New technological developments such as cloud computing and virtualization are prying small- and medium-sized businesses away from traditional client-server architecture. In contention now lie Containers, a technology influenced by cloud computing that offers a less complex alternative to virtualization. Discover its benefits and see why they apply to your business.
Virtual containers are similar to shipping containers, which have made the transport of bulky goods much easier.
Prior to the introduction of containers, virtual workstations and servers granted users access to software and computing power across a local network or the internet. This is what has become known as “cloud computing,” as it created entire desktop experiences over the internet.
However, there was room for improvement, as virtual machines are known to take up a lot of system resources.This is because they run a virtual copy of an operating system alongside a virtual copy of all the hardware that the operating system needs to run. Such heavy load on one machine quickly takes up a lot of RAM and CPU cycles, slowing processes down.
Containers improve on the inefficiencies of cloud computing by promising developers that their software will run smoothly, regardless of the type of computer their end users are running.
Virtual desktops deliver thousands of applications to meet the needs of your business. These applications also use different languages, databases, and tools. To deploy, configure, manage and deliver these complex machines takes a lot of time and money.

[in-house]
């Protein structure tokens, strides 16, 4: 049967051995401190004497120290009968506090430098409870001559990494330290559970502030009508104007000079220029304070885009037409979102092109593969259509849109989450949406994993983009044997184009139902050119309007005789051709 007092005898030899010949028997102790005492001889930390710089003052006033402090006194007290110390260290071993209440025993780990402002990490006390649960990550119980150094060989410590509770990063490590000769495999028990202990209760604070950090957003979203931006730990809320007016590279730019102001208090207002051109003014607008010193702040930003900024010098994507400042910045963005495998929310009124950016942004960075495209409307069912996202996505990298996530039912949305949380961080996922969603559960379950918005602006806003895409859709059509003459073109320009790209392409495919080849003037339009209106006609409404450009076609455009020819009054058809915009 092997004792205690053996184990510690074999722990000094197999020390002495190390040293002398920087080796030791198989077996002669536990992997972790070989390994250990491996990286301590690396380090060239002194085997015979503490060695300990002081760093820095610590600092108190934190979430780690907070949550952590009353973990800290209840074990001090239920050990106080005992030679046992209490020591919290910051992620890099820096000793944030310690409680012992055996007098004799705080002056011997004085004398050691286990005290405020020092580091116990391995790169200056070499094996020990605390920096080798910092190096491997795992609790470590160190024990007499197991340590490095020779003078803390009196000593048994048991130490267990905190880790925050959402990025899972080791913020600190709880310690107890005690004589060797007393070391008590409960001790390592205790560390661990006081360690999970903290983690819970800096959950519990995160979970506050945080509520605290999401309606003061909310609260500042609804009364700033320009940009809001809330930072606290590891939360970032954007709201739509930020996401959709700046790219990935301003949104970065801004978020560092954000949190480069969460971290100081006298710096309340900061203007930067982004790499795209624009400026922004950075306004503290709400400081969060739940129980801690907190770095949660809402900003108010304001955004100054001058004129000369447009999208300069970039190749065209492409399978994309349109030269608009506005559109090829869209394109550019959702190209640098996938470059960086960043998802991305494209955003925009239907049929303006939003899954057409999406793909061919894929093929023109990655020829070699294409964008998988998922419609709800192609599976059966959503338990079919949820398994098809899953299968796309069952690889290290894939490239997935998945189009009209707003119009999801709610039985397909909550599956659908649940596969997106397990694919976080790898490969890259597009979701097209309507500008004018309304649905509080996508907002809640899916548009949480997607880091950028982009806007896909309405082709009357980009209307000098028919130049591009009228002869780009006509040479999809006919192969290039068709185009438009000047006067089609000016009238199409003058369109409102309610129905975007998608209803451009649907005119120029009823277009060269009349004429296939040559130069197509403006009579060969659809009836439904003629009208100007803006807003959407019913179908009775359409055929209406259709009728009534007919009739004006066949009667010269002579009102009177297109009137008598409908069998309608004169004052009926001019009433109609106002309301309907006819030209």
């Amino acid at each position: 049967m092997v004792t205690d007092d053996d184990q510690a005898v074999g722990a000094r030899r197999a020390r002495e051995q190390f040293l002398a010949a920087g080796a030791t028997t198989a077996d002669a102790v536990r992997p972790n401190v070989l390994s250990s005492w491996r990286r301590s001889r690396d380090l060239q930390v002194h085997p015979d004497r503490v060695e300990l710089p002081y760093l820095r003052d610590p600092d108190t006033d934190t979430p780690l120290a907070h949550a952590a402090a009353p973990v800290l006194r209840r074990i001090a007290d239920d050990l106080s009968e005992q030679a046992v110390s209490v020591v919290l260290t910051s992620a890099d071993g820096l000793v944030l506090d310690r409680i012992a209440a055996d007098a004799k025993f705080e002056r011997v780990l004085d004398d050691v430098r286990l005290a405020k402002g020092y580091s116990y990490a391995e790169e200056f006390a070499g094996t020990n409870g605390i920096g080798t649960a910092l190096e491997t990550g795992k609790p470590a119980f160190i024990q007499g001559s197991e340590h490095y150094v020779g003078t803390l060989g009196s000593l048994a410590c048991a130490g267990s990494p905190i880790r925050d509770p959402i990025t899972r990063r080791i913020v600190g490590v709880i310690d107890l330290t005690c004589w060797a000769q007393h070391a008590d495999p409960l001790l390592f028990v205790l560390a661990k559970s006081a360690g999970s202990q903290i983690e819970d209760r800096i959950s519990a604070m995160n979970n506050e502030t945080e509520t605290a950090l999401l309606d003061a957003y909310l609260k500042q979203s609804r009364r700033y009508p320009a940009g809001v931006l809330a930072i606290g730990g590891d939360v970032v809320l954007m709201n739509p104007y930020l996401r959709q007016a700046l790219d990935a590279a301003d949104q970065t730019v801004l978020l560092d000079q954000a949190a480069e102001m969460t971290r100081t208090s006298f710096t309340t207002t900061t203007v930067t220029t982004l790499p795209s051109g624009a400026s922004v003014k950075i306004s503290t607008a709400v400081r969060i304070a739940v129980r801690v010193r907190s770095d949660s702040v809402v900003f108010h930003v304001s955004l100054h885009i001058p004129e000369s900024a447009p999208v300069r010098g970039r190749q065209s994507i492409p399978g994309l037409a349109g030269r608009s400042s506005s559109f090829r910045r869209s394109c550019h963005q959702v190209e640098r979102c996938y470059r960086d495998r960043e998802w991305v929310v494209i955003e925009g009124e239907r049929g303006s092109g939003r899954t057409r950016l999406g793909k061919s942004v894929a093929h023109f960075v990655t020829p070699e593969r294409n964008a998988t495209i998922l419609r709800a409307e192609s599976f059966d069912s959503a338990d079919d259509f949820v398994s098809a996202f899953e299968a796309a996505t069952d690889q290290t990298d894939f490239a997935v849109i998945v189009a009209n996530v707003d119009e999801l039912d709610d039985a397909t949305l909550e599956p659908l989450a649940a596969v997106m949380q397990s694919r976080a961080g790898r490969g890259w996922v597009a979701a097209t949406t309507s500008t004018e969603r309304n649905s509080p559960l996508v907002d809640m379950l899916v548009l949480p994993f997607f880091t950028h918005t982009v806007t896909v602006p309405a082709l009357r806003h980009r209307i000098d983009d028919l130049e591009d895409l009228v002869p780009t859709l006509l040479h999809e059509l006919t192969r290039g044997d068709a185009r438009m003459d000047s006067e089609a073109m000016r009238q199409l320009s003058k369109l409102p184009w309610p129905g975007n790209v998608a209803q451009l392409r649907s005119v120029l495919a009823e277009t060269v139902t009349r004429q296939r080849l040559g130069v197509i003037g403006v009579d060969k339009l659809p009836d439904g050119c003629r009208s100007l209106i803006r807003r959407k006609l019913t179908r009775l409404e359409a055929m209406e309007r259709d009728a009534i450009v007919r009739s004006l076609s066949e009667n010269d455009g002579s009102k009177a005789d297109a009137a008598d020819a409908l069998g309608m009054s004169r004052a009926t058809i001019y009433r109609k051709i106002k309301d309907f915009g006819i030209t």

Containers are essentially a better way to package these applications and their components. This technology helps organizations become more consistent and agile by extracting the host’s underlying operating system, meaning applications can be packaged with all their dependencies. This in turn, allows developers to choose the right environments and tools that best suit their projects.
As of now, only a few types of software create and deliver containers, with the most popular being Docker. Container technology had been around for a while before the introduction of Docker, but it was complex to implement and manage. With the popularity of virtualization services, software vendors gained resources to develop and offer simple, user-friendly container solutions.
Although containers have improved enterprise computing as a whole, virtual machines have not been made obsolete, and can still be used under certain circumstances. Regardless, both solutions — containers and virtual machines — can repurpose old hardware to utilize software hosted in the cloud. All you need to get started is an internet connection and an experienced IT professional by your side.
Want to maximize your business potential through virtualization and containers but don’t have an IT professional to consult? Call us today.